For nonprofits working to make a difference in the lives of the individuals and families they work with, secure access to personal information is necessary for performing case work and delivering needed services. Laws such as HIPAA, which requires certain guidelines around the safekeeping of electronic protected health information (ePHI), are important for ensuring that the privacy of these individuals is adequately protected. At the same time, nonprofits are often in a position where they must grapple with much more regulatory complexity than the average organization.

For example, Madonna Place is a nonprofit family services organization based in Norwich, Connecticut. Madonna Place’s stated mission is to “provide services designed to strengthen families, promote health, and prevent child abuse and neglect.” To do this work, the organization’s employees are frequently out in the field using laptops and mobile devices, performing home visits with families and holding meetings with other agencies. The devices they carry contain ePHI and case notes on the families they work with—meaning that those devices must be as a secure as if Madonna Place were a hospital.

While safeguarding sensitive data and privacy is certainly an essential requirement for any organization in the healthcare field, regulatory compliance can be particularly complicated for even the most diligent nonprofits. While HIPAA compliance is the top concern, Madonna Place (like other nonprofits) uses its mobile devices in the service of various local, state, federal programs—each governed by separate regulatory and compliance requirements. This means that the different contents of even a single employee’s laptop may be subject to required data protection rules set by several disparate jurisdictions.

The stakes for operating within parameters of these regulations is high, since the funding for the nonprofit’s work is dependent on continual compliance. Nonprofits that fail to meet certain data security standards have indeed lost funding, needed equipment and staff, and even had programs canceled. There are cautionary tales like that of the nonprofit Hospice of North Idaho, a well-respected organization that nevertheless had one unencrypted laptop containing ePHI stolen and, in the end, arrived at a $50,000 HIPAA breach settlement following an enforcement action by regulators. Examples like this show that nonprofits absolutely cannot count on sympathy of their good intentions as a protection from fines sizable enough to curtail their operations. Unfortunately, the people that these nonprofits help bear a severe impact from these enforcement actions as well. Strict compliance with HIPAA and other regulatory requirements is critical to letting their good work continue.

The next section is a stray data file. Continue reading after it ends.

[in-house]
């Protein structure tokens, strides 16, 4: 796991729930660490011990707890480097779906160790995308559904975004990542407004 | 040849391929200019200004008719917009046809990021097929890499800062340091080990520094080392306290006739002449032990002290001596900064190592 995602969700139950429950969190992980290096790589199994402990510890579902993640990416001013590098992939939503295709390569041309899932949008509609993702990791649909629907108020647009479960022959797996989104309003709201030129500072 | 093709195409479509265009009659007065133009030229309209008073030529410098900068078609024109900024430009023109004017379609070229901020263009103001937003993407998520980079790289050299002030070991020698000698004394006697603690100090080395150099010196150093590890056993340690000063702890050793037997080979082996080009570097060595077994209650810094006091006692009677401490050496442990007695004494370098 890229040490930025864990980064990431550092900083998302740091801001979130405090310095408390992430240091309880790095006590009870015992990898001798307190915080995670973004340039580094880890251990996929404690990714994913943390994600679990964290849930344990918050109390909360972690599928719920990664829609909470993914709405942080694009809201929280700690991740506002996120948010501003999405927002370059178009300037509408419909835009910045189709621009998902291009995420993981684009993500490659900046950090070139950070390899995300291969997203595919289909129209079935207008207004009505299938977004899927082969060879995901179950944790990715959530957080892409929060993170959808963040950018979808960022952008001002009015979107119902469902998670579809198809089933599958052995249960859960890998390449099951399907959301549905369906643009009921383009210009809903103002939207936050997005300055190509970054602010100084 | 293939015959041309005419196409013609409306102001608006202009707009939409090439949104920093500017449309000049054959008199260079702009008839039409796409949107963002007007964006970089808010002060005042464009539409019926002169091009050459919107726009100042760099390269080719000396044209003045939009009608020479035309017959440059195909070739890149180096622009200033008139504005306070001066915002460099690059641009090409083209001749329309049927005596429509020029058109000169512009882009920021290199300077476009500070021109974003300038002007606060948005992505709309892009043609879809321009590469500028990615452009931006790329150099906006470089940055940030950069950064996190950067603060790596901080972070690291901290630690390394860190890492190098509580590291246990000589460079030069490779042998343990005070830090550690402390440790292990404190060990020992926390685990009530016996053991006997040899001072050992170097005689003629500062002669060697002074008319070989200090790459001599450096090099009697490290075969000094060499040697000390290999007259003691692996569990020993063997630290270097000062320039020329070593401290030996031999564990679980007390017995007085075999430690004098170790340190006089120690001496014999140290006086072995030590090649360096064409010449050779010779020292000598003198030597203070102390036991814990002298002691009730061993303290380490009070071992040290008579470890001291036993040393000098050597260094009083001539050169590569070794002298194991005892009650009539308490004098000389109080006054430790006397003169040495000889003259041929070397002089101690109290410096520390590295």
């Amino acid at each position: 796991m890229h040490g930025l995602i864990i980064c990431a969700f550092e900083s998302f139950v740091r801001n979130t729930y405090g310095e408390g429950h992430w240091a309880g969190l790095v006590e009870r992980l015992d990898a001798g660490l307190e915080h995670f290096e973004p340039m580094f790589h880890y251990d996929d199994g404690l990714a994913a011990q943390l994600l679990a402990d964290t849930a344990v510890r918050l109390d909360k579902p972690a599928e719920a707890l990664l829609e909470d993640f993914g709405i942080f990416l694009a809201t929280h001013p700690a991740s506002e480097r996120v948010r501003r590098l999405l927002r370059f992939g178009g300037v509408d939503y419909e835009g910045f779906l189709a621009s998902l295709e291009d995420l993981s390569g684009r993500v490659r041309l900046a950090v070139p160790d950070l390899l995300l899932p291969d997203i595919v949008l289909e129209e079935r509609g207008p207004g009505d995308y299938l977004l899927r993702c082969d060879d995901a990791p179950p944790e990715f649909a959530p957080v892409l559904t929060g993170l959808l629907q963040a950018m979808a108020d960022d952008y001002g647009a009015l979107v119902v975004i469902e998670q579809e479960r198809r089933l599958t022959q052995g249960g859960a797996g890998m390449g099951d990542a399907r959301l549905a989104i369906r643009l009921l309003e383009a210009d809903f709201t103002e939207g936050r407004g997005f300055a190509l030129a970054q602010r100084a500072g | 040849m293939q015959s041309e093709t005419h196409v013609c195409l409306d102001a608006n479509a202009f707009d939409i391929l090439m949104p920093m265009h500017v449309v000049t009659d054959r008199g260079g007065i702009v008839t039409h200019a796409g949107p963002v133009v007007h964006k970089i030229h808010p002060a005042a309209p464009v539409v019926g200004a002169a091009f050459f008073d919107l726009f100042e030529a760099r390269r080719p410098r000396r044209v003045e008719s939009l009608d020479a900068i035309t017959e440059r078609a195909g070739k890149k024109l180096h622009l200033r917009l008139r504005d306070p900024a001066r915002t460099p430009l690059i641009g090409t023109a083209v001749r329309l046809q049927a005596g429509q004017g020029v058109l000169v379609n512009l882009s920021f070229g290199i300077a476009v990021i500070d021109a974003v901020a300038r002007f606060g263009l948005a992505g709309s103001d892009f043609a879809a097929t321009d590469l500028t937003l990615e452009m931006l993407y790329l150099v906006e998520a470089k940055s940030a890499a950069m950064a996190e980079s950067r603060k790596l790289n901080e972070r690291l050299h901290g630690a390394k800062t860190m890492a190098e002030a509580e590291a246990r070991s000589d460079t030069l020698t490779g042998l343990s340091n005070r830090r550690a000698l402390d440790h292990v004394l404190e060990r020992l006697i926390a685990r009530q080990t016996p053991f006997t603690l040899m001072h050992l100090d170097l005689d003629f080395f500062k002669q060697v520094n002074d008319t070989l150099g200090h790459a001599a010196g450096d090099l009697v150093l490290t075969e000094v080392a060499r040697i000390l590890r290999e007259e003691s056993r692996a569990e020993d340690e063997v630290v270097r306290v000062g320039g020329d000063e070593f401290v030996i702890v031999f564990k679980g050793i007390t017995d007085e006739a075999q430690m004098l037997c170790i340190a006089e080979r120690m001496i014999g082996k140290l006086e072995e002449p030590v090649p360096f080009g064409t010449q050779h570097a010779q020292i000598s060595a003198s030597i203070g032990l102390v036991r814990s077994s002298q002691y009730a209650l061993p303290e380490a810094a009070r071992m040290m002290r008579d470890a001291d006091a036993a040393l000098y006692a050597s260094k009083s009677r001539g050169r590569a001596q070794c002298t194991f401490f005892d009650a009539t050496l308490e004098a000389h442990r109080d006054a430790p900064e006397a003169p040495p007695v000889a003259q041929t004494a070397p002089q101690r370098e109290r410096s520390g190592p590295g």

When looking at technologies to help meet the task of complying with the range of data security requirements nonprofits face, it’s important to have tools that offer versatility. (At I-M Technology, we currently use Beachhead Solutions’ SimplySecure for this task.) Data encryption is critical and should be in place universally, while other technology capabilities may be valuable situationally. If a mobile device containing ePHI is lost or stolen, it’s important that sensitive information on that device can be remotely deleted, removing the possibility of a data breach. In situations where employees quit or their credentials have likely been compromised, it’s valuable to be able to remotely revoke that user’s access to ePHI. A network admin or managed service provider will also find that having visibility into the state of each mobile device—and, just as importantly, who has been logging into it—is beneficial. Additionally, the ability to set policies around locking a device in response to a number of failed logins or a device going out of contact helps to keep data secure.

Finally, and arguably most importantly, day-to-day employee use requires that data security measures be as invisible as possible to the user, who ought to be able to put their efforts into tackling the needs of their clients, not cumbersome software. With the right solutions and policies in place, nonprofits can safely protect ePHI in their possession, stay on the good side of regulators at all levels, and still have the bandwidth to focus wholly on their important work.